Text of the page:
Adam Voges – 130 not out v West Indies at Roseau, Dominica
A debut century always gets the stattos on their uppers, and this one was one of the better ones. With due respect to Graham Thorpe and Alastair Cook, it was a first innings ton. With due respect to Andrew Strauss and Matt Prior, it came when his team were really up against it. With due respect to pretty much everyone, this bloke is a cricketing OAP.
The obvious starting point is that at 35 years and and 243 days he is not only the oldest man to make a test century on debut, he combined this with really pissing off Ian Chappell. The previous holder of this record was Dave Houghton of Zimbabwe, who was 125 days younger when he scored a hundred against India in Harare in 1992. I make it Voges is the 99th player to make a century on debut – there have been 101 debut centuries and Lawrence Rowe and Yasir Hameed made a hundred in each innings – and the fourth Australian this century to do so, following Michael Clarke, Marcus North and Shaun Marsh. Kirk Edwards was the last man to score a hundred on debut in the West Indies (at Roseau too), while Scott Styris was the last visitor to score a debut hundred in the Caribbean (he made his at St. George’s, Grenada). No Australian before Voges made a hundred in their debut test in the Caribbean. Other Aussies to make debut centuries are – Charles Bannerman, Reggie Duff, Roger Hartigan, our main man Herbie Collins, Bill Ponsford, Archie Jackson, Jim Burke, Doug Walters, Greg Chappell, Gary Cosier, Dirk Wellham, Kepler (pure dinkum) Wessels, Wayne Phillips, Mark Waugh and Greg Blewett.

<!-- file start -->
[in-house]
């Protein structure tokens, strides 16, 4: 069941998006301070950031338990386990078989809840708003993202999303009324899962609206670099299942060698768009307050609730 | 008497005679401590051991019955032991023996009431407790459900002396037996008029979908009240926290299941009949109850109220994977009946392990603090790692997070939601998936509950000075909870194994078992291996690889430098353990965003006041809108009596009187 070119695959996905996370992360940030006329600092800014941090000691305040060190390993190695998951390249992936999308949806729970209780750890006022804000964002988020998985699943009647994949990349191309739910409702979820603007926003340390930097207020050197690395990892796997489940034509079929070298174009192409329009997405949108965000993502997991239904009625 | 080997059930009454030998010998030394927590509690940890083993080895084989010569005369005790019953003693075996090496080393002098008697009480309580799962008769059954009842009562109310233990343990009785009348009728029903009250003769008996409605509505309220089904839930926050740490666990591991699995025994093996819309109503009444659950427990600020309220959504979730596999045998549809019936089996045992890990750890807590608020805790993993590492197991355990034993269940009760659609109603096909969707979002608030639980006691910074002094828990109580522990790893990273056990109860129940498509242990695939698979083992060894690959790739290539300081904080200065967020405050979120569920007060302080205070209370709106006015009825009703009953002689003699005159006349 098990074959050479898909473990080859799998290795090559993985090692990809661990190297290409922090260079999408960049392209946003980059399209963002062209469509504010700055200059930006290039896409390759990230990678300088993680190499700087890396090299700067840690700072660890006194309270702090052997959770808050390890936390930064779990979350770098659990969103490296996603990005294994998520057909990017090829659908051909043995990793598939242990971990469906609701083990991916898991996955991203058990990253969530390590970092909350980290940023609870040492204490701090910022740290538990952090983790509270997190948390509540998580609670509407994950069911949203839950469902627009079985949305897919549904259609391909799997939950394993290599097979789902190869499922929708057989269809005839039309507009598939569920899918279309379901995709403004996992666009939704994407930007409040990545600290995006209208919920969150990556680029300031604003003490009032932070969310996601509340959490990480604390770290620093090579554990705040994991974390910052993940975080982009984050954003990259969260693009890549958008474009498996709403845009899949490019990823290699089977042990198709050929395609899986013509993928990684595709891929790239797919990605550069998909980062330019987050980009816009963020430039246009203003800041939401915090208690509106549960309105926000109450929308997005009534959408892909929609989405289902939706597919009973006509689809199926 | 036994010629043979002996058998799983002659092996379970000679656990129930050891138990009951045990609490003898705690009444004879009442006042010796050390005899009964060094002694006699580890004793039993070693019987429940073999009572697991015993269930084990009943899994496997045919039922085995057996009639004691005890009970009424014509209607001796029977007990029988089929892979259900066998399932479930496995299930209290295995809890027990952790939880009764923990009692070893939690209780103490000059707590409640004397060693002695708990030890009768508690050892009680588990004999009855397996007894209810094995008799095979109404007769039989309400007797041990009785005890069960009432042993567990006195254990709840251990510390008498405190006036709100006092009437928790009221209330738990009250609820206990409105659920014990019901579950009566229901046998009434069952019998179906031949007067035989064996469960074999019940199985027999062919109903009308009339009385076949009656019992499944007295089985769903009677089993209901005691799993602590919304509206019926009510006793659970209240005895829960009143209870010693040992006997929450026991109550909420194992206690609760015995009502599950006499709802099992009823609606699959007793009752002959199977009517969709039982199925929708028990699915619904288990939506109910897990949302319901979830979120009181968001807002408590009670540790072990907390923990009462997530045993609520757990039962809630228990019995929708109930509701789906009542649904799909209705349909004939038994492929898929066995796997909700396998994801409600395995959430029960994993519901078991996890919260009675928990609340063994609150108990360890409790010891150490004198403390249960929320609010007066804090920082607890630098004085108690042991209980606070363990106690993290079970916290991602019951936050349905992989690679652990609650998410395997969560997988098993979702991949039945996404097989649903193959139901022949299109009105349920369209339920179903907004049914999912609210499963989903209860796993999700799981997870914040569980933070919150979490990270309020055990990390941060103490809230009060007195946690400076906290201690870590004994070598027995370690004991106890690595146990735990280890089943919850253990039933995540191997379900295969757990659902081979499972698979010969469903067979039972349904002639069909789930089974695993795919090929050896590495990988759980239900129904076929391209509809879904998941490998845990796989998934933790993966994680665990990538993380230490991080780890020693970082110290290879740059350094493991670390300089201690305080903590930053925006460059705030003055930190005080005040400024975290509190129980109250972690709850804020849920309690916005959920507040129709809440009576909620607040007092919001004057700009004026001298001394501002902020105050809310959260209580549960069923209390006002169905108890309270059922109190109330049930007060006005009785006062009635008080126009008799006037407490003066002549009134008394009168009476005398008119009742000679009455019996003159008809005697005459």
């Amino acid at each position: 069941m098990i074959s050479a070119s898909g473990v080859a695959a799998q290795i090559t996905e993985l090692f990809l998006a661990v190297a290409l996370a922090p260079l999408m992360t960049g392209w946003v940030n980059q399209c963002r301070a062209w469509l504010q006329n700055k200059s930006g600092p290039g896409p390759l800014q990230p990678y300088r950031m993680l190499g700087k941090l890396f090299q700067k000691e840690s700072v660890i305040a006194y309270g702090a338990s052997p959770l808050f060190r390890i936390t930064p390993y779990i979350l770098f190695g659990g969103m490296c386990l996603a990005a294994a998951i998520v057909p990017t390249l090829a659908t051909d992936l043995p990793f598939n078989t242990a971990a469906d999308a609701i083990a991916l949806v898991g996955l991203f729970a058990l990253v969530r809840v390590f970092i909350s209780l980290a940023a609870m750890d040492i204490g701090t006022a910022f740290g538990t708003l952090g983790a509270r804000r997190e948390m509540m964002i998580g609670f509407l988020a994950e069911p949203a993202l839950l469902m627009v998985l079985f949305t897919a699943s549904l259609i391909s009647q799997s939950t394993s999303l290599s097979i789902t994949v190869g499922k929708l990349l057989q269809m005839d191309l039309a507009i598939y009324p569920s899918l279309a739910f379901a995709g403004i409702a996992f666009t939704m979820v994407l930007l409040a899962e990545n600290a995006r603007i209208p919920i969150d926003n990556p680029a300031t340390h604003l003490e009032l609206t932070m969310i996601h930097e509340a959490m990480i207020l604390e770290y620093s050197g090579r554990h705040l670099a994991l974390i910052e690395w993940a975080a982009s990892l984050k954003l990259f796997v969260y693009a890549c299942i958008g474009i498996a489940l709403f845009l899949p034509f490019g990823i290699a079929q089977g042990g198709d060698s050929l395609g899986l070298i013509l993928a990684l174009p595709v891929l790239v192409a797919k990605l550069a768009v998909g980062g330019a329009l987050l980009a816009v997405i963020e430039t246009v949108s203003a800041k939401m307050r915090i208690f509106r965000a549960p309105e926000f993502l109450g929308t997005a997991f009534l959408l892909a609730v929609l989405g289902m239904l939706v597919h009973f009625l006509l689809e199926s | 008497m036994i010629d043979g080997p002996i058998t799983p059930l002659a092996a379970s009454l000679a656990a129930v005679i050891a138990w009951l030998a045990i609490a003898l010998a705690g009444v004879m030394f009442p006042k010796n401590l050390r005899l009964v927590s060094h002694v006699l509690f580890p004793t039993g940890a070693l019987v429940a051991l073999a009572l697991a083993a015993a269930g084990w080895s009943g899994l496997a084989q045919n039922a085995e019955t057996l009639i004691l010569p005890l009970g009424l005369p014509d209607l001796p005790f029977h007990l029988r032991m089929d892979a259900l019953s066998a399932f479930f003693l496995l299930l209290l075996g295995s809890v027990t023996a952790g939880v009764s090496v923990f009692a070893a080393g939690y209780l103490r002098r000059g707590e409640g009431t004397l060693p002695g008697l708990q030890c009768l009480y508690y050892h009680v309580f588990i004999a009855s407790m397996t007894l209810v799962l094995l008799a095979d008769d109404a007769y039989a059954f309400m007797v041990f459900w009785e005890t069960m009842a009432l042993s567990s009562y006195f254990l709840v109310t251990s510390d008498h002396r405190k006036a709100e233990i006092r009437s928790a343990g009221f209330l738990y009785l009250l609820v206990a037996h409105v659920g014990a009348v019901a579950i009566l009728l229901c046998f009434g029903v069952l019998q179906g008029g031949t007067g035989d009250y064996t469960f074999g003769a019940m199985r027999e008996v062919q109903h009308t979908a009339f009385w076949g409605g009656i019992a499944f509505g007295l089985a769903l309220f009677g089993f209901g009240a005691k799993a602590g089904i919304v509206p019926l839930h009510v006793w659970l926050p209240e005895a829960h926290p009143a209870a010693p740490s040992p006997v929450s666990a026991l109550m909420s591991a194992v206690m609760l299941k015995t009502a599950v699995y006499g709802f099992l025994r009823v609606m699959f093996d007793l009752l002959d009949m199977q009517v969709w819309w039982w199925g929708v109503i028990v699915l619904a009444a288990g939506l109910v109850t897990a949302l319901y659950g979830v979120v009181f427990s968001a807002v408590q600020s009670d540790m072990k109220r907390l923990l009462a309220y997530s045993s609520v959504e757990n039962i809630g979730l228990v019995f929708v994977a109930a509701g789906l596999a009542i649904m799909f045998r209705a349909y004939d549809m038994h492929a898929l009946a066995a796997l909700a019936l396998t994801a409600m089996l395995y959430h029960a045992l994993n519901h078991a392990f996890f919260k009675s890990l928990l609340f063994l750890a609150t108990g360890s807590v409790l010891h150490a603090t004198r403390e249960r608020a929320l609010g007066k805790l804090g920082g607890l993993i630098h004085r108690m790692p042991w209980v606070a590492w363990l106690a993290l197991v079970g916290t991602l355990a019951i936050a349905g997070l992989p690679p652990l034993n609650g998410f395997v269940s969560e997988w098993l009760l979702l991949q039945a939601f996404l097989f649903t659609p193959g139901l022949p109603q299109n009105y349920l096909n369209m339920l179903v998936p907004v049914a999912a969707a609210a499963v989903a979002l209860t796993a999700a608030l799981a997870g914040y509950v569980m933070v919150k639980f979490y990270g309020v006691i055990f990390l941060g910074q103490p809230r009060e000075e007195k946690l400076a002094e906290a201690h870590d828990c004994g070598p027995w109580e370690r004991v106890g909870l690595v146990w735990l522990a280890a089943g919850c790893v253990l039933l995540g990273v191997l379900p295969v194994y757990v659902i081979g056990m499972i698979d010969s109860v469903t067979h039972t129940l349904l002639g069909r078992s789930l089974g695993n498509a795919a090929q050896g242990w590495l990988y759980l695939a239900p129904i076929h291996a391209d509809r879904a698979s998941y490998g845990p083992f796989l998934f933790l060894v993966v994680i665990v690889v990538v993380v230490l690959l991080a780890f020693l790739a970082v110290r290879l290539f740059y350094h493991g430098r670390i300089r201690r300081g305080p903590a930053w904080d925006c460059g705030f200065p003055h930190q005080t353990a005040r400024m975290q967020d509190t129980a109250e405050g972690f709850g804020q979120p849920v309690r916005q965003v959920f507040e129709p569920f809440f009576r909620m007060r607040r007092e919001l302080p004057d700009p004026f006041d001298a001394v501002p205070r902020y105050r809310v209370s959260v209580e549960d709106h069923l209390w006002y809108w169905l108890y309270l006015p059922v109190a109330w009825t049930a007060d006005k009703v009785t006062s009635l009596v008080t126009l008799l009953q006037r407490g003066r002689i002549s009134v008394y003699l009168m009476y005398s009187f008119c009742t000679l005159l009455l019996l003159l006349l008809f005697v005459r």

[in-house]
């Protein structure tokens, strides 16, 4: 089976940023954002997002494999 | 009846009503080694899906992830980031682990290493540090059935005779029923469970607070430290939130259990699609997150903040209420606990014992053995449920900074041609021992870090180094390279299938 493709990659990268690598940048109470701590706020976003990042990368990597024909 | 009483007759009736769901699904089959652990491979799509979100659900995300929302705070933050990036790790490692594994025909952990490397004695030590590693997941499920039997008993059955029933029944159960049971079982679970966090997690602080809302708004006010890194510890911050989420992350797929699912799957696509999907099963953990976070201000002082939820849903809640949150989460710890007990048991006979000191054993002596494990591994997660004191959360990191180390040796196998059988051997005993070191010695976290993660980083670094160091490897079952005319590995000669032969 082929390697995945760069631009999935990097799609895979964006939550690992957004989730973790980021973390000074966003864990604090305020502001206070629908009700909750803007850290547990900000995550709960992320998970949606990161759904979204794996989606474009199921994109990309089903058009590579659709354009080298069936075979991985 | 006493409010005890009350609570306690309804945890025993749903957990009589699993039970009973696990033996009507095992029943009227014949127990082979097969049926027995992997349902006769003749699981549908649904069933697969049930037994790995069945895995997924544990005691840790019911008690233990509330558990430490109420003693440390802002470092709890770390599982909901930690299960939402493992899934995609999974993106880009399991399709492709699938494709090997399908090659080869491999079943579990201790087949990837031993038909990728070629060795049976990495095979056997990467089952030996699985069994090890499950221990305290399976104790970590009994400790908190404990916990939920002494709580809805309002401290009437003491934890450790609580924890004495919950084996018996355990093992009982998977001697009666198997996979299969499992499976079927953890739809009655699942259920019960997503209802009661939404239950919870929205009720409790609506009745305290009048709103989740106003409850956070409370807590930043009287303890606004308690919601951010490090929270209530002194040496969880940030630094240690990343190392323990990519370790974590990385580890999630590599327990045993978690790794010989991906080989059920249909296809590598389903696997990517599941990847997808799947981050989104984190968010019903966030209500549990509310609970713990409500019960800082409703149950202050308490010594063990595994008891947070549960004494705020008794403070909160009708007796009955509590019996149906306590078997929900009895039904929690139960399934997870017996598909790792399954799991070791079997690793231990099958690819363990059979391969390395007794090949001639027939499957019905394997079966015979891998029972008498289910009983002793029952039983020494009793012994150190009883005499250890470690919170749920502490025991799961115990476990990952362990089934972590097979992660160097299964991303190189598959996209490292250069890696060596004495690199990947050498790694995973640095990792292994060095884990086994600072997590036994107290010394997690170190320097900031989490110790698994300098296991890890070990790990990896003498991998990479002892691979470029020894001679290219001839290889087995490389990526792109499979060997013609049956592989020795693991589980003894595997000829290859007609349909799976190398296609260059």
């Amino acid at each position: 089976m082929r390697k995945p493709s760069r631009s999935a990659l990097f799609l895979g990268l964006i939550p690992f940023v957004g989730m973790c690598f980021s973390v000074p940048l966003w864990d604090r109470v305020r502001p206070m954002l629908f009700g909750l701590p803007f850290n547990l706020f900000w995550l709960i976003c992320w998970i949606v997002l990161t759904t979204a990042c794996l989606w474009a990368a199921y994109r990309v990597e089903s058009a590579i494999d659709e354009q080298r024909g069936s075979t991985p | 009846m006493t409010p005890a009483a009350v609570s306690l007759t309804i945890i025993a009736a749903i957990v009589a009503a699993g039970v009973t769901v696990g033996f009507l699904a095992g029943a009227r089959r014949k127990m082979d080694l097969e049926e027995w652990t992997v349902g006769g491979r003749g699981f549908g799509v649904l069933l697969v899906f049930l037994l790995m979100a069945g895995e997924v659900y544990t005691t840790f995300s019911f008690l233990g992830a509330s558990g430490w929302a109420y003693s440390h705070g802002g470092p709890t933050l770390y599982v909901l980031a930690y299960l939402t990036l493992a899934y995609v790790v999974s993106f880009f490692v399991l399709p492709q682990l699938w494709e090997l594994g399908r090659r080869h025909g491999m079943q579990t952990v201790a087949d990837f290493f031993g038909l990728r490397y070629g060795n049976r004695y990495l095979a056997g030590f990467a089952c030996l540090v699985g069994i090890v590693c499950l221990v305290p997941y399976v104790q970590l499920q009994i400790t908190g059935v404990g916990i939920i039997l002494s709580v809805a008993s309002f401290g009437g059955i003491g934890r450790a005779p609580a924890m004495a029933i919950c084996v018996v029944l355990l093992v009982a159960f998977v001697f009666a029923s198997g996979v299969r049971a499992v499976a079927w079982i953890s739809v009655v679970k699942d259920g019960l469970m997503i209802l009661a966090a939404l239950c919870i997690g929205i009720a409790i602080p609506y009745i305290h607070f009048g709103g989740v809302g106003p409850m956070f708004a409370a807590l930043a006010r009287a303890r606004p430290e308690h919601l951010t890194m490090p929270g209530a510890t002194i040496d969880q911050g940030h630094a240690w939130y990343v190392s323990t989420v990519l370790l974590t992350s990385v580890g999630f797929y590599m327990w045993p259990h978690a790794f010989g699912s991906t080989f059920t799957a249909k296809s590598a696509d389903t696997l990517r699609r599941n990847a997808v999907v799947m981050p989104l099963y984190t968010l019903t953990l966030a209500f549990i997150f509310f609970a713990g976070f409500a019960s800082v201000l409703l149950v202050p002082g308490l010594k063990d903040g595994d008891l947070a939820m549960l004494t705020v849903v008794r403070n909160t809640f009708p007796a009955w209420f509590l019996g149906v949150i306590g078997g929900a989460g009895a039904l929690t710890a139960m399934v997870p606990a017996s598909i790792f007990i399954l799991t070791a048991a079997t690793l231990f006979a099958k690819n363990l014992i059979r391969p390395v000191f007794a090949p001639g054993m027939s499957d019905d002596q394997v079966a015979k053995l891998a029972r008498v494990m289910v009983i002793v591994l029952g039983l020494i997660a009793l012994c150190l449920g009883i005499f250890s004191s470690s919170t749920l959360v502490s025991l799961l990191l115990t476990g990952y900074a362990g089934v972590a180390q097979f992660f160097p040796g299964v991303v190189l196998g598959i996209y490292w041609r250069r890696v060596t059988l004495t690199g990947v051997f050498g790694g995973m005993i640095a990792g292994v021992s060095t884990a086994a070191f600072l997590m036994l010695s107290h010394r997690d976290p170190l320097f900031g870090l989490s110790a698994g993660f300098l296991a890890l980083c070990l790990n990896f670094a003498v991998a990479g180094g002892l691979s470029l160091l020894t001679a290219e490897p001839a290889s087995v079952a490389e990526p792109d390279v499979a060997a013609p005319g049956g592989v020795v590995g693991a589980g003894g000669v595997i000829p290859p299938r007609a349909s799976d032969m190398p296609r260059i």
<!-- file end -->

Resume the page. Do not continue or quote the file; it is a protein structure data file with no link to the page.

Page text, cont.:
This was the 36th highest score made by a batsman on debut, and the 9th highest by an Australian. The leader in that field is the longest standing record in the game. Charles Bannerman’s 165* still leads the way, with Archie Jackson (164), Wayne Phillips (159), Kepler Wessels (162) and Doug Walters (155) all within 10 runs of that record. Others above Voges include Mark Waugh (138), Shaun Marsh (141) and Michael Clarke (151). It is the 8th highest unbeaten hundred on debut, with that lead being held by Jacques Rudolph who made 222* on debut against Bangladesh. The highest debut hundred remains Tip Foster’s 287 in Sydney for England in 1903.
This was the 109th test century by an Australian against West Indies. At the time it moved into 41st= in the overall scores list, level with another maker of 130*, Kim Hughes. It was the 55th scored in the Caribbean, and at the time, it placed him just in the top 20. The best is by Bill Lawry, who made 210 in Bridgetown in May 1965. It is the 4th highes by someone batting 5 for Australia in the West Indies (Steve Waugh holds the top two slots with 200 and 199), and is one of just two unbeaten tons from number 5 in the West Indies by an Aussie – the other being Adam Gilchrist. All pretty decent names.